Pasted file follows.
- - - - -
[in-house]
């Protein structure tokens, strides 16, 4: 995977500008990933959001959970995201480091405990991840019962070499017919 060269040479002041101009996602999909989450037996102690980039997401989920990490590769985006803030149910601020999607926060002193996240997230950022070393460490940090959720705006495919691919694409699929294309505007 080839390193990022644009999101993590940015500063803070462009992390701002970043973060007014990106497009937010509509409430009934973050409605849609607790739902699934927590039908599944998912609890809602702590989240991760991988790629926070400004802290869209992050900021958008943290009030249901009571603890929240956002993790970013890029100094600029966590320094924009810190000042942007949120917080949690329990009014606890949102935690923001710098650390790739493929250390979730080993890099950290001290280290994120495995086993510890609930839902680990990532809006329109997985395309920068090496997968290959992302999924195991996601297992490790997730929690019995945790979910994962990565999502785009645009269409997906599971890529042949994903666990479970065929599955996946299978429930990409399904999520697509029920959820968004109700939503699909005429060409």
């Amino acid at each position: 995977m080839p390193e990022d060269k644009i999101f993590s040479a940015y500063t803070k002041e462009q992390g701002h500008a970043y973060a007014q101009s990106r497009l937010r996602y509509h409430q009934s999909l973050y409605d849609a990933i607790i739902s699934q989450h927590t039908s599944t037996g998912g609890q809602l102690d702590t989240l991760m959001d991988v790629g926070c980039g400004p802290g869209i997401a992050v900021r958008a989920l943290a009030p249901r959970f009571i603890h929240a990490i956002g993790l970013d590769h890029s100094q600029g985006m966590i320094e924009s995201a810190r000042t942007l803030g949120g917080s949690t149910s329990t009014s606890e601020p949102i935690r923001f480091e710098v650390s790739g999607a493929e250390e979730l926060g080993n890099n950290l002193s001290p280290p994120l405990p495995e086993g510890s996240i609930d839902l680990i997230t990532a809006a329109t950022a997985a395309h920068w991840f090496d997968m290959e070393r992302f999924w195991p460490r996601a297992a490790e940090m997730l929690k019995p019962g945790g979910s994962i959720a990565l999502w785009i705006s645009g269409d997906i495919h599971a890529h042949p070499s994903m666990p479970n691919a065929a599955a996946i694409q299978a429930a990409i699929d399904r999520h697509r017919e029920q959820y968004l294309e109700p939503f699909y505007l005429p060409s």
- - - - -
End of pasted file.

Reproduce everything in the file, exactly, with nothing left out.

[in-house]
């Protein structure tokens, strides 16, 4: 995977500008990933959001959970995201480091405990991840019962070499017919 060269040479002041101009996602999909989450037996102690980039997401989920990490590769985006803030149910601020999607926060002193996240997230950022070393460490940090959720705006495919691919694409699929294309505007 080839390193990022644009999101993590940015500063803070462009992390701002970043973060007014990106497009937010509509409430009934973050409605849609607790739902699934927590039908599944998912609890809602702590989240991760991988790629926070400004802290869209992050900021958008943290009030249901009571603890929240956002993790970013890029100094600029966590320094924009810190000042942007949120917080949690329990009014606890949102935690923001710098650390790739493929250390979730080993890099950290001290280290994120495995086993510890609930839902680990990532809006329109997985395309920068090496997968290959992302999924195991996601297992490790997730929690019995945790979910994962990565999502785009645009269409997906599971890529042949994903666990479970065929599955996946299978429930990409399904999520697509029920959820968004109700939503699909005429060409």
């Amino acid at each position: 995977m080839p390193e990022d060269k644009i999101f993590s040479a940015y500063t803070k002041e462009q992390g701002h500008a970043y973060a007014q101009s990106r497009l937010r996602y509509h409430q009934s999909l973050y409605d849609a990933i607790i739902s699934q989450h927590t039908s599944t037996g998912g609890q809602l102690d702590t989240l991760m959001d991988v790629g926070c980039g400004p802290g869209i997401a992050v900021r958008a989920l943290a009030p249901r959970f009571i603890h929240a990490i956002g993790l970013d590769h890029s100094q600029g985006m966590i320094e924009s995201a810190r000042t942007l803030g949120g917080s949690t149910s329990t009014s606890e601020p949102i935690r923001f480091e710098v650390s790739g999607a493929e250390e979730l926060g080993n890099n950290l002193s001290p280290p994120l405990p495995e086993g510890s996240i609930d839902l680990i997230t990532a809006a329109t950022a997985a395309h920068w991840f090496d997968m290959e070393r992302f999924w195991p460490r996601a297992a490790e940090m997730l929690k019995p019962g945790g979910s994962i959720a990565l999502w785009i705006s645009g269409d997906i495919h599971a890529h042949p070499s994903m666990p479970n691919a065929a599955a996946i694409q299978a429930a990409i699929d399904r999520h697509r017919e029920q959820y968004l294309e109700p939503f699909y505007l005429p060409s």